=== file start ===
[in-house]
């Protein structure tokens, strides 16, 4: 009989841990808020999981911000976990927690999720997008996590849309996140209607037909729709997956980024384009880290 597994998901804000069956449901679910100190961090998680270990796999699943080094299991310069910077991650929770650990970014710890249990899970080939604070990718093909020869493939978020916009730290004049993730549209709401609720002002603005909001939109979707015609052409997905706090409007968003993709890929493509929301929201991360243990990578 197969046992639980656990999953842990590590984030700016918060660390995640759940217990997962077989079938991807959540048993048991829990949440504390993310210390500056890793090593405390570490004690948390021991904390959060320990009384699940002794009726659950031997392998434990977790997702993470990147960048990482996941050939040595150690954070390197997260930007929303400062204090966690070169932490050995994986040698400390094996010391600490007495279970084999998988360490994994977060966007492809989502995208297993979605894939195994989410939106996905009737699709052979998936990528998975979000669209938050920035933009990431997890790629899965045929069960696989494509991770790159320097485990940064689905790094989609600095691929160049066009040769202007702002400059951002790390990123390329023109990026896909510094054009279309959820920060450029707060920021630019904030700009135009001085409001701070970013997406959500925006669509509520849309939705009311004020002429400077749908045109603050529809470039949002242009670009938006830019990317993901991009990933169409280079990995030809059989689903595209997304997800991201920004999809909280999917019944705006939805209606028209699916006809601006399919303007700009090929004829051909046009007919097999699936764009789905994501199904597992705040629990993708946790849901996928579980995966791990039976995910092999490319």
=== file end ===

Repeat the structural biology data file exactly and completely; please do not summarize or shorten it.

[in-house]
């Protein structure tokens, strides 16, 4: 009989841990808020999981911000976990927690999720997008996590849309996140209607037909729709997956980024384009880290 597994998901804000069956449901679910100190961090998680270990796999699943080094299991310069910077991650929770650990970014710890249990899970080939604070990718093909020869493939978020916009730290004049993730549209709401609720002002603005909001939109979707015609052409997905706090409007968003993709890929493509929301929201991360243990990578 197969046992639980656990999953842990590590984030700016918060660390995640759940217990997962077989079938991807959540048993048991829990949440504390993310210390500056890793090593405390570490004690948390021991904390959060320990009384699940002794009726659950031997392998434990977790997702993470990147960048990482996941050939040595150690954070390197997260930007929303400062204090966690070169932490050995994986040698400390094996010391600490007495279970084999998988360490994994977060966007492809989502995208297993979605894939195994989410939106996905009737699709052979998936990528998975979000669209938050920035933009990431997890790629899965045929069960696989494509991770790159320097485990940064689905790094989609600095691929160049066009040769202007702002400059951002790390990123390329023109990026896909510094054009279309959820920060450029707060920021630019904030700009135009001085409001701070970013997406959500925006669509509520849309939705009311004020002429400077749908045109603050529809470039949002242009670009938006830019990317993901991009990933169409280079990995030809059989689903595209997304997800991201920004999809909280999917019944705006939805209606028209699916006809601006399919303007700009090929004829051909046009007919097999699936764009789905994501199904597992705040629990993708946790849901996928579980995966791990039976995910092999490319």